Discussion

We report statistically significant reductions in prostate volume following radiotherapy; 8 months after treatment we found a mean 17% (6.2 mL) reduction of prostate volume from a mean of 36.1 mL.

With aging, prostate volume increases due to benign prostatic hyperplasia (BPH). Two longitudinal studies report a prostate growth rate of 2.0–2.5% per year in older men [3,4], and this growth is evident in our data (Fig. 2). It is known that radiotherapy can shrink prostate volume, as well as cause prostatic parenchymal change and function. Therefore, referring specifically to our findings on the change in volume, radiotherapy may reverse 6–8 years of prostate volume growth.

In later life the hypertrophied prostate, obstructs the urethra, compromising flow of urine [5]. Urine flow declines by 1–2 mL/second every 5 years, and by the age of 80 a man’s maximum flow rate is typically 5.5 mL/second [6]. Through the reduction on prostate volume alone, we would anticipate up to a 2 mL/second improvement in urine flow rate. This change should be detected by pre- and post-treatment uroflowmetry, though likely of no consequence to an asymptomatic man with a normal flow rate.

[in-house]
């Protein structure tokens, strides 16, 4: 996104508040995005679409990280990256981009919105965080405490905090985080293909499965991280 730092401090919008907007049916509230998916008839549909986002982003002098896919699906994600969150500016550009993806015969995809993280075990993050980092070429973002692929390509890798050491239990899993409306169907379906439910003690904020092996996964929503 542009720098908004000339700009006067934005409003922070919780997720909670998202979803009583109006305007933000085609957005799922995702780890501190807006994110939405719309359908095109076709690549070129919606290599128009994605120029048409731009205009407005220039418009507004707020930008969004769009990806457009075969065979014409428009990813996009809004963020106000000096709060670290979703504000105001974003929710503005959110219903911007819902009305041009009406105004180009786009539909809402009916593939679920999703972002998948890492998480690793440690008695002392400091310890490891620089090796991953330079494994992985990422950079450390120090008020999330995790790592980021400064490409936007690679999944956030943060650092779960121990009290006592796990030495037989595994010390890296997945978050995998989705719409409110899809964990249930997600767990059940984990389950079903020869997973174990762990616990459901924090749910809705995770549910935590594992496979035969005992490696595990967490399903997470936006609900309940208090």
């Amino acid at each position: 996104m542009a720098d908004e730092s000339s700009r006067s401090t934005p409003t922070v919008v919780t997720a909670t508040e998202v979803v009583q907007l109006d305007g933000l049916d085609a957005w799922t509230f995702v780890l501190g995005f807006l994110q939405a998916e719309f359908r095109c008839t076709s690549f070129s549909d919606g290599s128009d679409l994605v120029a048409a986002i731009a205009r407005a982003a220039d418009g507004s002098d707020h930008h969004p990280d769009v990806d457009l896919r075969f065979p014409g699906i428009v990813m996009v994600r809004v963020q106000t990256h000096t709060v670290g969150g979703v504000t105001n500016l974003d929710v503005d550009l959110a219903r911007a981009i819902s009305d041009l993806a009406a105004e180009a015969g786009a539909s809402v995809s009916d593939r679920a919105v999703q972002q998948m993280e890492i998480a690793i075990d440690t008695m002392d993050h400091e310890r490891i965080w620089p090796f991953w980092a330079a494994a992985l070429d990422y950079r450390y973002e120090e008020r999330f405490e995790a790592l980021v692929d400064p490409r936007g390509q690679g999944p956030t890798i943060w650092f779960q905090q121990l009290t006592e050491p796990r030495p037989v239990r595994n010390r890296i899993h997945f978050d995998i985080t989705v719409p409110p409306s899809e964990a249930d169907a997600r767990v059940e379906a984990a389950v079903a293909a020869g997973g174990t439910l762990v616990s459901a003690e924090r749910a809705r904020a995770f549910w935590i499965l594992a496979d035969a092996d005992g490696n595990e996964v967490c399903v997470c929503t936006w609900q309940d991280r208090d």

The prevalence of BPH rises with increasing age, from 50% in the 6th decade of life to 80% in the 9th decade of life [7]. Untreated BPH will eventually manifest as lower urinary tract symptoms (LUTS) of poor stream, hesitancy and urine retention which lead to urinary frequency and urgency. Indeed, 9/30 of this cohort would meet the EAU criteria for surgical treatment (prostate volume > 35 mL) [8]. In these men, an improvement in flow rate of 2 ml/s is comparable with that reported for alpha-blocker treatment. Therefore, we might anticipate some mild benefits for their lower urinary tract symptoms after radiotherapy.

Possible clinical implications

To be clear, we are not advocating radiotherapy as a treatment for bladder outlet obstruction. The relatively mild benefits are likely to be comparable to first-line medical management, but the gold standard surgical treatment of BPH is transurethral resection of the prostate (TURP). In terms of flow rate, the benefit from TURP is typically 5 times that reported here.

Nevertheless, men being counselled for (chemo)radiotherapy for rectal cancer may have concerns about survivorship once the acute treatment phase is complete. Urinary tract function plays an important role in quality of life for older men, and so reassurance about this aspect of their recovery would be of some importance. In our patient group, we speculate that men may have measurable improvement in their lower urinary tract function once the acute effects of radiotherapy have resolved.